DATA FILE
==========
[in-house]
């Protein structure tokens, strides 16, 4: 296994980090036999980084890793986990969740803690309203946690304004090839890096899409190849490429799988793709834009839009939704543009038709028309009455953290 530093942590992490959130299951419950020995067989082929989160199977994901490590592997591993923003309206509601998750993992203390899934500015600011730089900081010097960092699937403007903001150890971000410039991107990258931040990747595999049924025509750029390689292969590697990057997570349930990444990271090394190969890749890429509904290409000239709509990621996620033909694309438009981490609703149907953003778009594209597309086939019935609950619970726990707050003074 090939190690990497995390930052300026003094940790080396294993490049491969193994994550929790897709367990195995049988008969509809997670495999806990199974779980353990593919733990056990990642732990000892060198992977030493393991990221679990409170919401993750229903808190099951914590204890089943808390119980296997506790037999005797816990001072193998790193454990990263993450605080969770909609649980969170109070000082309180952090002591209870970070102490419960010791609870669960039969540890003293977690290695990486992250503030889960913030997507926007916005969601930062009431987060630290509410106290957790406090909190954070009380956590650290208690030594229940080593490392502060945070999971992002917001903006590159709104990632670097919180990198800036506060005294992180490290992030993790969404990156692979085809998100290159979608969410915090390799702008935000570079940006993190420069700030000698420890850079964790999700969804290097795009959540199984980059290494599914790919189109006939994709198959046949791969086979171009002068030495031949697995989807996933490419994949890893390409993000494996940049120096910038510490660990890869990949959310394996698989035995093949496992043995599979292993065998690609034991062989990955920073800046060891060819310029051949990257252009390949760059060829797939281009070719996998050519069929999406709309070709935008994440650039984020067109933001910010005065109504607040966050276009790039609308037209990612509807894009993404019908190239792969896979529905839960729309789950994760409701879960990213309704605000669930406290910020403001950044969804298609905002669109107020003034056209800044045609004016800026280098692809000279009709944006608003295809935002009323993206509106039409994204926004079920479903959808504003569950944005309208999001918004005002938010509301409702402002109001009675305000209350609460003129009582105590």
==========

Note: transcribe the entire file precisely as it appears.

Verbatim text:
[in-house]
């Protein structure tokens, strides 16, 4: 296994980090036999980084890793986990969740803690309203946690304004090839890096899409190849490429799988793709834009839009939704543009038709028309009455953290 530093942590992490959130299951419950020995067989082929989160199977994901490590592997591993923003309206509601998750993992203390899934500015600011730089900081010097960092699937403007903001150890971000410039991107990258931040990747595999049924025509750029390689292969590697990057997570349930990444990271090394190969890749890429509904290409000239709509990621996620033909694309438009981490609703149907953003778009594209597309086939019935609950619970726990707050003074 090939190690990497995390930052300026003094940790080396294993490049491969193994994550929790897709367990195995049988008969509809997670495999806990199974779980353990593919733990056990990642732990000892060198992977030493393991990221679990409170919401993750229903808190099951914590204890089943808390119980296997506790037999005797816990001072193998790193454990990263993450605080969770909609649980969170109070000082309180952090002591209870970070102490419960010791609870669960039969540890003293977690290695990486992250503030889960913030997507926007916005969601930062009431987060630290509410106290957790406090909190954070009380956590650290208690030594229940080593490392502060945070999971992002917001903006590159709104990632670097919180990198800036506060005294992180490290992030993790969404990156692979085809998100290159979608969410915090390799702008935000570079940006993190420069700030000698420890850079964790999700969804290097795009959540199984980059290494599914790919189109006939994709198959046949791969086979171009002068030495031949697995989807996933490419994949890893390409993000494996940049120096910038510490660990890869990949959310394996698989035995093949496992043995599979292993065998690609034991062989990955920073800046060891060819310029051949990257252009390949760059060829797939281009070719996998050519069929999406709309070709935008994440650039984020067109933001910010005065109504607040966050276009790039609308037209990612509807894009993404019908190239792969896979529905839960729309789950994760409701879960990213309704605000669930406290910020403001950044969804298609905002669109107020003034056209800044045609004016800026280098692809000279009709944006608003295809935002009323993206509106039409994204926004079920479903959808504003569950944005309208999001918004005002938010509301409702402002109001009675305000209350609460003129009582105590």